News and Views

Powerful Pairing

Two existing chemotherapy drugs appear to be a powerful pair in targeting errant stem cells that are making breast cancer and enabling its spread and recurrence, scientists report.

A combination of the drugs 5-azacytidine and the HDAC inhibitor butyrate reduces the number of cancer stem cells and improves survival in an animal model of breast cancer, they report in the journal Cancer Research. Alone, neither was effective.

“Most current chemotherapy does not kill the stem cells, which are the cells of origin, only the tumor mass,” said Dr. Muthusamy Thangaraju, biochemist in the Department of Biochemistry and Molecular Biology at the Medical College of Georgia and Georgia Cancer Center at Augusta University. “This combination might need to be considered for all breast cancer patients because their common denominator is cancer stem cells.”

The work was funded by the National Cancer Institute and the Department of Defense.

Terris selected American Board of Urology trustee

Dr. Martha K. Terris, Witherington Distinguished Chair in Urology and chief of the Section of Urology at MCG, has been selected as a member of the Board of Trustees of the American Board of Urology.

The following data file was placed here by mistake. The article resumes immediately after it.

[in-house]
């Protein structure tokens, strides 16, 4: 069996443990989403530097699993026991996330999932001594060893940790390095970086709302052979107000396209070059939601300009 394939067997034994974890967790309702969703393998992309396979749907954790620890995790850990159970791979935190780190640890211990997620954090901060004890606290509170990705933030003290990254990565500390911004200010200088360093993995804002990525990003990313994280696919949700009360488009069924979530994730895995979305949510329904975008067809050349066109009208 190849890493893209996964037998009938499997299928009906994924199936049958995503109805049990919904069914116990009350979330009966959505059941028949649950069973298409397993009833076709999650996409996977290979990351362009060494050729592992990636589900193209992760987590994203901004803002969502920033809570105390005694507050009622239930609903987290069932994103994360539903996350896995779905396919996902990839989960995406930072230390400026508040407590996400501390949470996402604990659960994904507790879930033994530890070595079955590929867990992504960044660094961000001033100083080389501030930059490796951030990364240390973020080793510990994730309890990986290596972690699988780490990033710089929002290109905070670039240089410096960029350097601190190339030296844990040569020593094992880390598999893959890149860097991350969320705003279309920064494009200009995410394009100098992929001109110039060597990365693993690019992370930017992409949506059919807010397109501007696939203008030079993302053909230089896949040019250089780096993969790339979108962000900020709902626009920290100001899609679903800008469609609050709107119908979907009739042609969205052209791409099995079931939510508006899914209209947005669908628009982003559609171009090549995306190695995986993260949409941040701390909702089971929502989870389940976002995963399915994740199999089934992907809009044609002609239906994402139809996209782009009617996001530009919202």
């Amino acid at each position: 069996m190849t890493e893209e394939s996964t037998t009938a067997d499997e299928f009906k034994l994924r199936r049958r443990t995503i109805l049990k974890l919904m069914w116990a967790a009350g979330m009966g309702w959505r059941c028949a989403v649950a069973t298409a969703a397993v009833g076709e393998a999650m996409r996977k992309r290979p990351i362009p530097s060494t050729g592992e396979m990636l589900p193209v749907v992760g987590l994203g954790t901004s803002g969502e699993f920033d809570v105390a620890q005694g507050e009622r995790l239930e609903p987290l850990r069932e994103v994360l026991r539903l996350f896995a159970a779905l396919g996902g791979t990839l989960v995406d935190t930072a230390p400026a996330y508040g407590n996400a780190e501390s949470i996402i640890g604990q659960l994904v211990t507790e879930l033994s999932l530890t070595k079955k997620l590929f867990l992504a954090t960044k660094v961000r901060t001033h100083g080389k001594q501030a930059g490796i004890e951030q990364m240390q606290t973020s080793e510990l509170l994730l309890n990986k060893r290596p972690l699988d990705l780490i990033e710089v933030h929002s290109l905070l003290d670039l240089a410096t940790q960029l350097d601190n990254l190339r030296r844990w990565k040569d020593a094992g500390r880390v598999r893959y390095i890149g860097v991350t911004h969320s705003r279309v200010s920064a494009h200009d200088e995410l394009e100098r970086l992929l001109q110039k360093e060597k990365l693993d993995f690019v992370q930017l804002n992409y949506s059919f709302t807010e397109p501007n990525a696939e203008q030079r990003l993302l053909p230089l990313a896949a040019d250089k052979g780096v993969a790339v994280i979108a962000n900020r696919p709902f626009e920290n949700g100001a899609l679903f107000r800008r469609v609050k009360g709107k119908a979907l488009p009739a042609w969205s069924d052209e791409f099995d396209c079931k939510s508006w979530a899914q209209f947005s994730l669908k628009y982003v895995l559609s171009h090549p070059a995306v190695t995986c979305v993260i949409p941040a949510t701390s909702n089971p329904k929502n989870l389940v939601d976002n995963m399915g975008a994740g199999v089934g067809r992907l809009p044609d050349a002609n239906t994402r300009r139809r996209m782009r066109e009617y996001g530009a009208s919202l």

Terris will serve a six-year term on the 12-member board, one of 24 medical specialty boards of the American Board of Medical Specialties that assess qualifications and grant board certification to physician specialists and subspecialists. The American Board of Urology also works to improve and promote the study of urologic care. Terris will represent the Society of Academic Urologists.

As a new trustee, Terris also has been selected as an examiner for the 2017 Certifying Examination, an oral exam that is the final step before urologists are board certified in their specialty.

Hess named MCG interim dean, executive vice president

Dr. David Hess has been named interim dean of MCG and executive vice president for medical affairs and integration at Augusta University effective Jan. 17.

Hess replaces Dr. Peter F. Buckley, dean of MCG since 2010, who was named dean of Virginia Commonwealth University School of Medicine in November.

Hess, a stroke specialist and researcher, has served as chair of the MCG Department of Neurology since 2001.

“David has proven himself to be an exceptional leader, scholar and clinician,” said President Brooks A. Keel. “His knowledge of academic medicine, coupled with an understanding of the Medical College of Georgia’s statewide clinical service mission, makes him uniquely qualified to lead during this time of transition.”

Hess is a 1983 graduate of the University of Maryland School of Medicine. He completed a neurology residency and cerebrovascular fellowship at MCG before joining the faculty.

“I am honored, humbled and priv-ileged to work with a group of people I admire and to serve an institution I truly love,” Hess said. “We are fortunate to have the public trust to teach and mentor medical students, discover new treatments for diseases and improve the health of our community and state. I look forward to what we can deliver together as a team.”

A national search will commence in January to identify a permanent replacement.